If you receive a pension from an employer, such as a government agency, that didn’t take Social Security taxes from your paycheck, and you’re entitled to benefits from other jobs you’ve had, your Social Security benefits can be reduced under the Windfall Elimination Provision. The provision applies to workers who paid Social Security tax on fewer than 30 years of substantial earnings in the jobs that made them eligible for Social Security benefits. 

The more years of substantial earnings subject to Social Security taxes you have, the smaller your reduction. The maximum Social Security benefit reduction is 50% of your monthly pension, and it can’t zero out your retirement benefit, according to AARP.

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Each year, the amount of earnings necessary to qualify as “substantial earnings” adjusts for inflation. For example, in 1977, you needed only $4,125 of income subject to Social Security taxes to count as substantial earnings, but in 2021 the amount is $26,550. 

Social Security spouse, widow and widower benefits can be similarly affected by the Government Pension Offset. If you collect these benefits and you worked for an employment that didn’t deduct Social Security taxes from your paycheck, you could see your Social Security benefits reduced by two thirds of your monthly pension payment. For example, a monthly pension payment of $1,200 would reduce your Social Security by $800.

With either reduction, working longer in jobs with Social Security tax withholding — and with substantial earnings in the case of the WEP — will maximize your Social Security benefits.

See: Social Security Cost-of-Living Adjustments Aren’t Enough To Pay Higher Costs for Seniors

4. Track Your Status

Don’t wait until you’re retired to review your Social Security benefits. Instead, check each year to make sure your work record is accurate. If there are any errors, it’s much easier to prove it to the Social Security Administration when you have the records rather than decades later when you might not.

5. Don’t Claim Benefits Early If You’re Still Working

There is no Social Security income limit for receiving benefits if you’re full retirement age or older for the full year — for example, if you turned 66 in 2020. If you claim your Social Security benefits before full retirement age and you’re still working, however, your benefits might be reduced depending on how much you earn.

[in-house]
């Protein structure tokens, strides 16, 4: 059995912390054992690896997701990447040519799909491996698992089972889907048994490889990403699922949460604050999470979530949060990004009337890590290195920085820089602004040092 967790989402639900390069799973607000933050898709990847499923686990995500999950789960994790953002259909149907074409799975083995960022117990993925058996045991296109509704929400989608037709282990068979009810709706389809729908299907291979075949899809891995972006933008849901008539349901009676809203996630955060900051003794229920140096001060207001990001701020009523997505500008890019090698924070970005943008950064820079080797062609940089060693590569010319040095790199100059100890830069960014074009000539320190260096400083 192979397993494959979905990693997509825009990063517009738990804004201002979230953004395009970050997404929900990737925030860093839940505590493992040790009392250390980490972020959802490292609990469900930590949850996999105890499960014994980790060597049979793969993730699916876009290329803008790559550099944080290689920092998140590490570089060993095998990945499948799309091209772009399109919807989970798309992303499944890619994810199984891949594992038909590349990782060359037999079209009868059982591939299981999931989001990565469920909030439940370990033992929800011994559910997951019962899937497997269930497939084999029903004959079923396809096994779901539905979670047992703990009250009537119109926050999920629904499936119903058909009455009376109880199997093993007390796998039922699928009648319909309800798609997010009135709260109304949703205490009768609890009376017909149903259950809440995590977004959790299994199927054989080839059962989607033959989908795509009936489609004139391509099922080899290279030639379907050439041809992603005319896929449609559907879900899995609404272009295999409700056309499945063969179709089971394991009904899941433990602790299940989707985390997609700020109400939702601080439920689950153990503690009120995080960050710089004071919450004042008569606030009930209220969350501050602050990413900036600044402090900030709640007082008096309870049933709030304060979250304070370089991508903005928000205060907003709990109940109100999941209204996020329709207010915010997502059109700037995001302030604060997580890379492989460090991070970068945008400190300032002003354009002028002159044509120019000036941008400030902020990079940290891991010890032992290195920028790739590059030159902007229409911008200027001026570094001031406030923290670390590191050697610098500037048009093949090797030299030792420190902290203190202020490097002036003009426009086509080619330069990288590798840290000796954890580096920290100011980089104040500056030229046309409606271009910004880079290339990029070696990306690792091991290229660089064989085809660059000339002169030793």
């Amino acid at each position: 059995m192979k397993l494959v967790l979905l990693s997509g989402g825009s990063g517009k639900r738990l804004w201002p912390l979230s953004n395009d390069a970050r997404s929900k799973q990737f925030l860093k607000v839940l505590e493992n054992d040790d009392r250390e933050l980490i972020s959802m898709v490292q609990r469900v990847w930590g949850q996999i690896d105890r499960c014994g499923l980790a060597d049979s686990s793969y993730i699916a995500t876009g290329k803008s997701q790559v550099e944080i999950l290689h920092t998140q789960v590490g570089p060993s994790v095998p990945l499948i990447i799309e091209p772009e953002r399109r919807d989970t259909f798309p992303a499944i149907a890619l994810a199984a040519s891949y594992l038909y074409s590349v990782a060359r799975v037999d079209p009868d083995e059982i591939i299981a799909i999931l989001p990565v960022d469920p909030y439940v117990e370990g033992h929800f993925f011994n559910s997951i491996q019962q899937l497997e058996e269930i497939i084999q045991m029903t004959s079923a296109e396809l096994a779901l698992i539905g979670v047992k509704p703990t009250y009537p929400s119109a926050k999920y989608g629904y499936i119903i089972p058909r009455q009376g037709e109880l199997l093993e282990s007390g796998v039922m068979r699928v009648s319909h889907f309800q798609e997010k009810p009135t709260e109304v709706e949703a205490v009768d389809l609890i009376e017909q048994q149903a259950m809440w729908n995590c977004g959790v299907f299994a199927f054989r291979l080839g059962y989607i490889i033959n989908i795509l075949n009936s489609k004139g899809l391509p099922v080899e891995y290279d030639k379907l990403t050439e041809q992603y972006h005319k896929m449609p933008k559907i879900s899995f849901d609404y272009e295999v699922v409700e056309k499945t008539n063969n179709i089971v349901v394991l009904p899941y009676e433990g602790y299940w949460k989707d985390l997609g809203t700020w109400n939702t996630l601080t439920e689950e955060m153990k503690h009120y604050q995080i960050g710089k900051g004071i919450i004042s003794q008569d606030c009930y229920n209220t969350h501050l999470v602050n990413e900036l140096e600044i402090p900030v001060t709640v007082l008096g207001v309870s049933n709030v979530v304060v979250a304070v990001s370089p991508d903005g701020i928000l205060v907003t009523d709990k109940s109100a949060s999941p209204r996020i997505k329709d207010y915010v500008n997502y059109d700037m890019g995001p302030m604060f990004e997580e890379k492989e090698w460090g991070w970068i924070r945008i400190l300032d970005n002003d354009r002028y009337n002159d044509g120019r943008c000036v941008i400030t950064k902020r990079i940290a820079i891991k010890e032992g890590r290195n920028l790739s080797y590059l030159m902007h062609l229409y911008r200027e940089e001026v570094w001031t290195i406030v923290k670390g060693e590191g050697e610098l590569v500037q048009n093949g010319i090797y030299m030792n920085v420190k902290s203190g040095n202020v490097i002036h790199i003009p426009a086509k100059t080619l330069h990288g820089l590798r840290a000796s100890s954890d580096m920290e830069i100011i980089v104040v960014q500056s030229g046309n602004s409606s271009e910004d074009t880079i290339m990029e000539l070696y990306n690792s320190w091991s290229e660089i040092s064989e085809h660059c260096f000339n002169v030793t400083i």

Are You Retirement Ready?

The limit for those younger than full retirement age is $18,960 in 2021, with $1 deducted for each $2 earned after that.

If you reach full retirement age in 2021, the earnings limit is $50,520 in 2021, after which your benefits will be reduced by $1 for every $3 you earn for the rest of the year.

What’s the Difference Between Social Security, SSI and SSDI?

The Social Security Administration also administers programs known as Supplemental Security Income and Supplemental Security Disability Income that provide benefits to disabled children and adults over age 65 who have limited resources.

To be considered “disabled” for purposes of SSI eligibility, you must generally not be able to do any substantial, gainful activity — and your condition must be expected to result in your death or to last continuously for at least 12 months.

In addition, SSI benefits eligibility requirements stipulate that your available resources can’t exceed $2,000 for individuals or $3,000 for couples.

Find Out: Cost of Living — What’s Included and How’s It Calculated?

To be considered for SSDI benefits, you must be unable to work in your current job or adjust to other work because of a condition expected to last at least one year. In addition, you must meet the Social Security Administration’s definition of a disability and be younger than full retirement age. If you qualify, certain family members might also be eligible to collect benefits based on your eligibility.

As of 2021, the SSI benefit amount is $794 for individuals and $1,191 for couples. The maximum SSDI benefit is $3,148 in 2021, but the amount you might qualify for depends on your work history, according to the National Council on Aging.

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Daria Uhlig contributed to the reporting for this article.

Last updated: Oct. 7, 2021